• an increase in male part-time employment, up 300 persons.

Seasonally adjusted aggregate monthly hours worked increased 13.0 million hours (0.8%) in February 2015 to 1,620.8 million hours.


STATE ESTIMATES

The largest absolute increases in seasonally adjusted employment were in Victoria (up 12,800 persons) and Queensland (up 8,100 persons). The largest absolute decrease in seasonally adjusted employment was in South Australia (down 7,200 persons).

The largest decreases in the seasonally adjusted participation rate were in South Australia (down 0.8 percentage points) and Tasmania (down 0.3 percentage points) while the largest increases were in Queensland (up 0.2 percentage points) and Western Australia (up 0.2 percentage points).

The largest decreases in the seasonally adjusted unemployment rate were in Victoria (down 0.5 percentage points) and South Australia (down 0.3 percentage points). The largest increase in the seasonally adjusted unemployment rate was in Western Australia (up 0.2 percentage points). The ABS recommends using trend estimates to analyse the underlying behaviour of the series.

Seasonally adjusted estimates are not published for the territories.

Unemployment rate, States and Territories, January 2015 and February 2015

Trend
Seasonally Adjusted
January
February
January
February
%
%
%
%

New South Wales
6.2
6.3
6.3
6.3
Victoria
6.4
6.3
6.6
6.0
Queensland
6.6
6.5
6.5
6.7
South Australia
6.9
7.0
7.2
6.9
Western Australia
5.7
5.8
5.6
5.8
Tasmania
6.6
6.5
6.6
6.6
Northern Territory
4.1
4.3
np
np
Australian Capital Territory
4.6
4.5
np
np
Australia
6.3
6.3
6.4
6.3

np not available for publication but included in totals where applicable, unless otherwise indicated



GROSS FLOWS

Gross flows (Table 17) highlight the change in labour force status of individuals between last month and this month. Gross flows are derived from the sample that is common between two consecutive months which, after taking account of sample rotation and varying non-response each month, is approximately 80% of the sample. However, the level and movement estimates produced from the Gross flows will not necessarily represent 80% of the level and movement estimates in a given month from the whole sample. Despite this limitation, analysis of the gross flows data can provide an indication, in original terms, of underlying movements in the labour market.

Estimates for February 2015 in original terms include impacts from the timing of the Participation, Job search and Mobility supplementary survey. These impacts will be reflected in gross flows data between January and February 2015 and should be considered when interpreting the gross flows.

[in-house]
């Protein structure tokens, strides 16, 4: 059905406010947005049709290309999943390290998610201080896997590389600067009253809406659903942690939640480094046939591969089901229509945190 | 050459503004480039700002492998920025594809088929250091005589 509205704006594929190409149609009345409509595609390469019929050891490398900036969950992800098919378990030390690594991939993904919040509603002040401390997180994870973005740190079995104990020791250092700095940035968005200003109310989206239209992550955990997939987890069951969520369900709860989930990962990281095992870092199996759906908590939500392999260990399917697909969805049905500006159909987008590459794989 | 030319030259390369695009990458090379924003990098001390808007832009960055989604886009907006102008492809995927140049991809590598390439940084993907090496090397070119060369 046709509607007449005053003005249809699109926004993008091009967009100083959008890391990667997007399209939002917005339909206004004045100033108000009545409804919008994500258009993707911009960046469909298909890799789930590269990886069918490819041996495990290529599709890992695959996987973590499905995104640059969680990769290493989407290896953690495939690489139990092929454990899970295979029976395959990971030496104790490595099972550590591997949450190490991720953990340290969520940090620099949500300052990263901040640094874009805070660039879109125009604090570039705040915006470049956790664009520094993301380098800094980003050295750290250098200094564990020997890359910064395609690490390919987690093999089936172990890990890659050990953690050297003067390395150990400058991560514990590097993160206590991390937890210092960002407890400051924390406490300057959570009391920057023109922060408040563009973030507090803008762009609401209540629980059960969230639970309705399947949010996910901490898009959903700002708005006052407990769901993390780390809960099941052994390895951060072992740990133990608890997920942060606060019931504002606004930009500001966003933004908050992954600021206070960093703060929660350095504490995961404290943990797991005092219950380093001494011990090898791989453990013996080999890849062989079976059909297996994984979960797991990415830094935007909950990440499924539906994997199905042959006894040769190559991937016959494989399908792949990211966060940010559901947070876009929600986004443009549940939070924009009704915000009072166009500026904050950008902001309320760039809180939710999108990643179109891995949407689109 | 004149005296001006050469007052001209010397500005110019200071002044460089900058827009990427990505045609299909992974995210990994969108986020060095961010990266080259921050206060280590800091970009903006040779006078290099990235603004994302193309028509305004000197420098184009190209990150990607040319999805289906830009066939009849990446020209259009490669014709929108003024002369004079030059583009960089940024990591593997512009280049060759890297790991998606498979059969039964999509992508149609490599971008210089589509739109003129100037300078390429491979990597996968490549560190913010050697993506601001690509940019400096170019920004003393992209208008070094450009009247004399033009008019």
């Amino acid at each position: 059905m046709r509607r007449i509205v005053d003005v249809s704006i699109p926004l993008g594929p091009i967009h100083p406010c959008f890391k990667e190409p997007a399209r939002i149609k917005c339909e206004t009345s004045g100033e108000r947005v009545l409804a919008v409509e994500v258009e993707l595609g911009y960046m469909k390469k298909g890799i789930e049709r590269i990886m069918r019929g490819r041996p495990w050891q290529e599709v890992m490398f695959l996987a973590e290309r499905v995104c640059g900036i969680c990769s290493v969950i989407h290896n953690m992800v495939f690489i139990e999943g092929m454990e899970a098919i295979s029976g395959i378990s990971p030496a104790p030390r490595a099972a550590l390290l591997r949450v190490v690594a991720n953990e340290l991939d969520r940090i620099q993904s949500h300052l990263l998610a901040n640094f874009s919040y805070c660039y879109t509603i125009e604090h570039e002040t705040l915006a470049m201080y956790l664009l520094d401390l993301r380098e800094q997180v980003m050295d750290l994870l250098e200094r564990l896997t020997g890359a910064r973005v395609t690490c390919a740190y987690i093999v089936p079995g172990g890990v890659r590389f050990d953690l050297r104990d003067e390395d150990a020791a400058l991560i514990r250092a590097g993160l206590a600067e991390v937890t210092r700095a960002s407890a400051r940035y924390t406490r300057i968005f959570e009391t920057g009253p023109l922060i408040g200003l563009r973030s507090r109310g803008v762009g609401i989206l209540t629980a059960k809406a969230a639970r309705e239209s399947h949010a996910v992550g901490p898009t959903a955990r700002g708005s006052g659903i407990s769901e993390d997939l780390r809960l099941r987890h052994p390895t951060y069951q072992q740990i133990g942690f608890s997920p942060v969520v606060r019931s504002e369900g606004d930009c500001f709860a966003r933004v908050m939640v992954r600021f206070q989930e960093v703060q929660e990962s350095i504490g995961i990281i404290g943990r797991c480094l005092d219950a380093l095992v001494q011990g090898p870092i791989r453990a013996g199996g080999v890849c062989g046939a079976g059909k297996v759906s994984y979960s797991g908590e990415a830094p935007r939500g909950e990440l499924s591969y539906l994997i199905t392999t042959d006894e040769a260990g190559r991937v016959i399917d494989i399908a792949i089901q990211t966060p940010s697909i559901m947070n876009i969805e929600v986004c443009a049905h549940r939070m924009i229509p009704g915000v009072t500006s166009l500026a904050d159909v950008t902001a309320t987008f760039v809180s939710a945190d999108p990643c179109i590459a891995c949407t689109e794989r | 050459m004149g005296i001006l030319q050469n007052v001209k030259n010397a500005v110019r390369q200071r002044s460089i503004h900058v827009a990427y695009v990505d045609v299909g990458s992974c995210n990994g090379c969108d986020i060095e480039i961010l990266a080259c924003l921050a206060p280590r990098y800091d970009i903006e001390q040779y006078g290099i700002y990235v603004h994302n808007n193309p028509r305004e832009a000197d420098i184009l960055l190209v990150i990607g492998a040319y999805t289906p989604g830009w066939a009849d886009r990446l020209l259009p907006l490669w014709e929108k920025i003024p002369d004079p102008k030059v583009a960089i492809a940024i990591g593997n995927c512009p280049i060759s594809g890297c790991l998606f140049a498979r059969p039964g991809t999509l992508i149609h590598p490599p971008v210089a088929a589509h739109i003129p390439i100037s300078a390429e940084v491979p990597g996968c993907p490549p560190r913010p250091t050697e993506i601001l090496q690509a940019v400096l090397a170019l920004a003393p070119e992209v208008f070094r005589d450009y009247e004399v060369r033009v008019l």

In original terms between January and February 2015 the number of persons employed increased by 260,400 with gross flows showing a net increase of 168,100. The increase shown in the gross flows comprised:
  • 148,000 persons whose status changed from unemployed to employed,
  • 292,200 persons whose status changed from not in the labour force to employed,
  • 79,700 persons whose status changed from employed to unemployed, and
  • 192,300 persons whose status changed from employed to not in the labour force.

In original terms between January and February 2015 the number of persons unemployed increased by 1,300 with gross flows showing a net increase of 4,000. The increase shown in the gross flows comprised:
  • 79,700 persons whose status changed from employed to unemployed,
  • 201,100 persons whose status changed from not in the labour force to unemployed,
  • 148,000 persons whose status changed from unemployed to employed, and
  • 128,800 persons whose status changed from unemployed to not in the labour force.

As the gross flows data are presented in original terms they are not directly comparable to the seasonally adjusted and trend data discussed elsewhere in the commentary.


ABOUT THE DATA

There can be statistical volatility in any sample survey and while standard errors provide one measure of statistical volatility, it is not possible to be precise about the impact of statistical volatility for any given estimate. However, the ABS will continue to investigate whether it is possible to modify in future its estimation methodology for Labour Force statistics to reduce its extent. This investigation is consistent with the recommendations of the recent independent review into the Labour Force Survey, but will take some time. Statistical volatility is dampened in the trend estimates, and the ABS encourages users to consider these along with the seasonally adjusted and original series in understanding underlying trends in the labour market.